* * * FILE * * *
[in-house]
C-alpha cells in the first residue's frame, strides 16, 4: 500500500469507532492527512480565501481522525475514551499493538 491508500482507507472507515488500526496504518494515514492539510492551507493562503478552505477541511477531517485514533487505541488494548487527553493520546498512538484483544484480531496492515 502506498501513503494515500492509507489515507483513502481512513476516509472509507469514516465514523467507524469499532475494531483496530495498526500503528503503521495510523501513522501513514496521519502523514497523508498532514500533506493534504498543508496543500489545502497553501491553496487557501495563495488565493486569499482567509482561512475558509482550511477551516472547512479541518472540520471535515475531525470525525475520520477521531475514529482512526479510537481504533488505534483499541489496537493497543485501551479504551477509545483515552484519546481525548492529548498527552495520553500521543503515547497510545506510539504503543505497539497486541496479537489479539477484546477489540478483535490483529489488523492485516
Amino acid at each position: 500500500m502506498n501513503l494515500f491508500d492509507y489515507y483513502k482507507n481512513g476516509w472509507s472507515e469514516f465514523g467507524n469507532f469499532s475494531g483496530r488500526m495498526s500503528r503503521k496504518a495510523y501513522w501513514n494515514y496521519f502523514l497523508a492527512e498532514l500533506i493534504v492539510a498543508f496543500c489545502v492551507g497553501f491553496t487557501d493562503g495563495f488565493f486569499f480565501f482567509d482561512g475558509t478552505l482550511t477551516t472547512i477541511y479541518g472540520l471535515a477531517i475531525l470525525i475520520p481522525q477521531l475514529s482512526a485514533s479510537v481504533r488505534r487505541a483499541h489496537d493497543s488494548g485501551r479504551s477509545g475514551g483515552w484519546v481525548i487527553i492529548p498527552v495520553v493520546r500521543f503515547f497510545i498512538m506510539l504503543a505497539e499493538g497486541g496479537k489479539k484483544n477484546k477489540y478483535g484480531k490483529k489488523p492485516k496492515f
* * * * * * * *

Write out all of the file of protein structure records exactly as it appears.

[in-house]
C-alpha cells in the first residue's frame, strides 16, 4: 500500500469507532492527512480565501481522525475514551499493538 491508500482507507472507515488500526496504518494515514492539510492551507493562503478552505477541511477531517485514533487505541488494548487527553493520546498512538484483544484480531496492515 502506498501513503494515500492509507489515507483513502481512513476516509472509507469514516465514523467507524469499532475494531483496530495498526500503528503503521495510523501513522501513514496521519502523514497523508498532514500533506493534504498543508496543500489545502497553501491553496487557501495563495488565493486569499482567509482561512475558509482550511477551516472547512479541518472540520471535515475531525470525525475520520477521531475514529482512526479510537481504533488505534483499541489496537493497543485501551479504551477509545483515552484519546481525548492529548498527552495520553500521543503515547497510545506510539504503543505497539497486541496479537489479539477484546477489540478483535490483529489488523492485516
Amino acid at each position: 500500500m502506498n501513503l494515500f491508500d492509507y489515507y483513502k482507507n481512513g476516509w472509507s472507515e469514516f465514523g467507524n469507532f469499532s475494531g483496530r488500526m495498526s500503528r503503521k496504518a495510523y501513522w501513514n494515514y496521519f502523514l497523508a492527512e498532514l500533506i493534504v492539510a498543508f496543500c489545502v492551507g497553501f491553496t487557501d493562503g495563495f488565493f486569499f480565501f482567509d482561512g475558509t478552505l482550511t477551516t472547512i477541511y479541518g472540520l471535515a477531517i475531525l470525525i475520520p481522525q477521531l475514529s482512526a485514533s479510537v481504533r488505534r487505541a483499541h489496537d493497543s488494548g485501551r479504551s477509545g475514551g483515552w484519546v481525548i487527553i492529548p498527552v495520553v493520546r500521543f503515547f497510545i498512538m506510539l504503543a505497539e499493538g497486541g496479537k489479539k484483544n477484546k477489540y478483535g484480531k490483529k489488523p492485516k496492515f